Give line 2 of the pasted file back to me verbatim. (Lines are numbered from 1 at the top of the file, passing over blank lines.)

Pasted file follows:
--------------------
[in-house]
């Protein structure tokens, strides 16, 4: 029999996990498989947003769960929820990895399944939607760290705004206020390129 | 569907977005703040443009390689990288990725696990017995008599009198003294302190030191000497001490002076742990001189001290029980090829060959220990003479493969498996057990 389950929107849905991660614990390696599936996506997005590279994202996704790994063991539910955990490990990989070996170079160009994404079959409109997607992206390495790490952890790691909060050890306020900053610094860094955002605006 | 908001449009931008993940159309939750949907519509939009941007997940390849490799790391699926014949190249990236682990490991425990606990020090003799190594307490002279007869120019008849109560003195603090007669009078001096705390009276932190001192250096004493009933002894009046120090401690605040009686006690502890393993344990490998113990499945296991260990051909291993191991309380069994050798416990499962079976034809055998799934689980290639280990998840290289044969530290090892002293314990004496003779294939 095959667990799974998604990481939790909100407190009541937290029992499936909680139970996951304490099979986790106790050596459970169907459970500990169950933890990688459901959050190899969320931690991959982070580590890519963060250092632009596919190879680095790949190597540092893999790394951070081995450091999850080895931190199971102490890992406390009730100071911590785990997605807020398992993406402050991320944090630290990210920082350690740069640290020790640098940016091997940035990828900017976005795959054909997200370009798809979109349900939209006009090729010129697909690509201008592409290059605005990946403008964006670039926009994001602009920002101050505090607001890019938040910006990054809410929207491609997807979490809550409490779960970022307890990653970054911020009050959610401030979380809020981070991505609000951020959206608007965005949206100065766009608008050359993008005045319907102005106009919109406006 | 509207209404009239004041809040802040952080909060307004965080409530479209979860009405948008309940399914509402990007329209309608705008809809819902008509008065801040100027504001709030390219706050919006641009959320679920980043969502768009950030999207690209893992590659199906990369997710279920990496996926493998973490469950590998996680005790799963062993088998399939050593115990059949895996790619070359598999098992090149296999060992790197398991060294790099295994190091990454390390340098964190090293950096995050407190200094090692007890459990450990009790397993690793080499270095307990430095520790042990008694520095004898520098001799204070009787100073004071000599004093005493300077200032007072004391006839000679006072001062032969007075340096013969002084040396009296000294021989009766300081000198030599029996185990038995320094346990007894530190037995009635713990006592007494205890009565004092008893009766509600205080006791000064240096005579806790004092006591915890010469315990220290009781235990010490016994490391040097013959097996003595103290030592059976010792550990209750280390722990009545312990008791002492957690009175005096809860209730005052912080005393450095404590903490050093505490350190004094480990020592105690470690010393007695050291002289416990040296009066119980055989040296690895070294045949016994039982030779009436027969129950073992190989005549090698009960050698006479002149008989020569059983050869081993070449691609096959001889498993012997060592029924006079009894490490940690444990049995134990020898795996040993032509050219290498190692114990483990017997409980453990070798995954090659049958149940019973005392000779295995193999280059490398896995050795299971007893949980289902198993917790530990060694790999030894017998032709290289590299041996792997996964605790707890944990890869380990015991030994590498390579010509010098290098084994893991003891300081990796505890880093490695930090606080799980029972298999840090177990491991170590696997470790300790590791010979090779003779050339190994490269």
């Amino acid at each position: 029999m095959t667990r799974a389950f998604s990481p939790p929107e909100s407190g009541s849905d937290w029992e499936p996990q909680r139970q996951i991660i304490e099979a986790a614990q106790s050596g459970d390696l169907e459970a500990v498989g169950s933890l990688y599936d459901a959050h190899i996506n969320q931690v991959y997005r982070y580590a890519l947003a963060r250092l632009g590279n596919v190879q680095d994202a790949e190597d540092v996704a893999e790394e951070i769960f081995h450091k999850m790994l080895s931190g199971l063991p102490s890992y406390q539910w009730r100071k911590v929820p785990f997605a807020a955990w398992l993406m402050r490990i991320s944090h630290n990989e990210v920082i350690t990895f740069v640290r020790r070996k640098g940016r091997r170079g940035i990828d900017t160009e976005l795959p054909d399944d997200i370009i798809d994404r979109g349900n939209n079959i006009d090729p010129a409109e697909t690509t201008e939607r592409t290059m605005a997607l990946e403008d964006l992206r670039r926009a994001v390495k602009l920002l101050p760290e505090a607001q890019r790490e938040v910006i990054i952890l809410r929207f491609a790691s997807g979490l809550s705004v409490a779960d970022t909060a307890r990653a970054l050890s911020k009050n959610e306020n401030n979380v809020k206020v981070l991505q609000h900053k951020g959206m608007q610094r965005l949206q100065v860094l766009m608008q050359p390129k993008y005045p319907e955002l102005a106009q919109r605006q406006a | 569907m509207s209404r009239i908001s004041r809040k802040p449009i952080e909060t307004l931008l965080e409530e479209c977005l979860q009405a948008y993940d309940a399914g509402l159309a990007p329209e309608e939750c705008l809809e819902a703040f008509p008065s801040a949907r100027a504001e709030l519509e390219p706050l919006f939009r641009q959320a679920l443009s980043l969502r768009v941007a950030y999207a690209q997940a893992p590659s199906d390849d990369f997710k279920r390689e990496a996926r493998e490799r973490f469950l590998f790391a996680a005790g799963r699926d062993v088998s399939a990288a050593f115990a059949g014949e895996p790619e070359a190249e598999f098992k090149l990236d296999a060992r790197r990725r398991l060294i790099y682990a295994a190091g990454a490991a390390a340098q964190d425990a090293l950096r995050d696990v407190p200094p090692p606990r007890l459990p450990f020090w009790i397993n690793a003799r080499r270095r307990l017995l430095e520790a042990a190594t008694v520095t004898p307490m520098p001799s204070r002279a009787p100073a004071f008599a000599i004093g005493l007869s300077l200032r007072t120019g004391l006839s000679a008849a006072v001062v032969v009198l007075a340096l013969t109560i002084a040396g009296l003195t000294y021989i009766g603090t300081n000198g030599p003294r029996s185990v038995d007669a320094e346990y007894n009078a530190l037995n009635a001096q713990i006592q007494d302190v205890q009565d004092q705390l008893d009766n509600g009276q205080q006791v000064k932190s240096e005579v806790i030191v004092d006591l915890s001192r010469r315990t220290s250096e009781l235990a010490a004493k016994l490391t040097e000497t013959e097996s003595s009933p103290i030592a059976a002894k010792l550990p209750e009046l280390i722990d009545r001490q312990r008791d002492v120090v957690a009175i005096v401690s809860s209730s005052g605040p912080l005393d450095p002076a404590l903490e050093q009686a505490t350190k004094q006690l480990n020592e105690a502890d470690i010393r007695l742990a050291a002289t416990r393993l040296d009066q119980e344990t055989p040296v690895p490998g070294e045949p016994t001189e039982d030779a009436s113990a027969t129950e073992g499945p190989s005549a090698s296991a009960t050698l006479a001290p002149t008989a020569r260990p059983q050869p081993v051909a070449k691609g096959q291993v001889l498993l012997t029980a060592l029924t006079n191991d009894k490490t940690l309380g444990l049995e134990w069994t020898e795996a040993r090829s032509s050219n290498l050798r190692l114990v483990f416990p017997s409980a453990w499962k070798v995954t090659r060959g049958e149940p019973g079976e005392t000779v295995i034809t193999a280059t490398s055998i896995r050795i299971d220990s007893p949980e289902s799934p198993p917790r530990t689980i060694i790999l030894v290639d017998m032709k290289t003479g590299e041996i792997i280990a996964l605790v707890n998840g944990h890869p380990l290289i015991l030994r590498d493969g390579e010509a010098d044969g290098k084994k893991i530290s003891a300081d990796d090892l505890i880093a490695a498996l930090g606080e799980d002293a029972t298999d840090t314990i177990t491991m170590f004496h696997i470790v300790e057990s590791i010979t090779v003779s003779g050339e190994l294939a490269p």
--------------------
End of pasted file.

């Protein structure tokens, strides 16, 4: 029999996990498989947003769960929820990895399944939607760290705004206020390129 | 569907977005703040443009390689990288990725696990017995008599009198003294302190030191000497001490002076742990001189001290029980090829060959220990003479493969498996057990 389950929107849905991660614990390696599936996506997005590279994202996704790994063991539910955990490990990989070996170079160009994404079959409109997607992206390495790490952890790691909060050890306020900053610094860094955002605006 | 908001449009931008993940159309939750949907519509939009941007997940390849490799790391699926014949190249990236682990490991425990606990020090003799190594307490002279007869120019008849109560003195603090007669009078001096705390009276932190001192250096004493009933002894009046120090401690605040009686006690502890393993344990490998113990499945296991260990051909291993191991309380069994050798416990499962079976034809055998799934689980290639280990998840290289044969530290090892002293314990004496003779294939 095959667990799974998604990481939790909100407190009541937290029992499936909680139970996951304490099979986790106790050596459970169907459970500990169950933890990688459901959050190899969320931690991959982070580590890519963060250092632009596919190879680095790949190597540092893999790394951070081995450091999850080895931190199971102490890992406390009730100071911590785990997605807020398992993406402050991320944090630290990210920082350690740069640290020790640098940016091997940035990828900017976005795959054909997200370009798809979109349900939209006009090729010129697909690509201008592409290059605005990946403008964006670039926009994001602009920002101050505090607001890019938040910006990054809410929207491609997807979490809550409490779960970022307890990653970054911020009050959610401030979380809020981070991505609000951020959206608007965005949206100065766009608008050359993008005045319907102005106009919109406006 | 509207209404009239004041809040802040952080909060307004965080409530479209979860009405948008309940399914509402990007329209309608705008809809819902008509008065801040100027504001709030390219706050919006641009959320679920980043969502768009950030999207690209893992590659199906990369997710279920990496996926493998973490469950590998996680005790799963062993088998399939050593115990059949895996790619070359598999098992090149296999060992790197398991060294790099295994190091990454390390340098964190090293950096995050407190200094090692007890459990450990009790397993690793080499270095307990430095520790042990008694520095004898520098001799204070009787100073004071000599004093005493300077200032007072004391006839000679006072001062032969007075340096013969002084040396009296000294021989009766300081000198030599029996185990038995320094346990007894530190037995009635713990006592007494205890009565004092008893009766509600205080006791000064240096005579806790004092006591915890010469315990220290009781235990010490016994490391040097013959097996003595103290030592059976010792550990209750280390722990009545312990008791002492957690009175005096809860209730005052912080005393450095404590903490050093505490350190004094480990020592105690470690010393007695050291002289416990040296009066119980055989040296690895070294045949016994039982030779009436027969129950073992190989005549090698009960050698006479002149008989020569059983050869081993070449691609096959001889498993012997060592029924006079009894490490940690444990049995134990020898795996040993032509050219290498190692114990483990017997409980453990070798995954090659049958149940019973005392000779295995193999280059490398896995050795299971007893949980289902198993917790530990060694790999030894017998032709290289590299041996792997996964605790707890944990890869380990015991030994590498390579010509010098290098084994893991003891300081990796505890880093490695930090606080799980029972298999840090177990491991170590696997470790300790590791010979090779003779050339190994490269």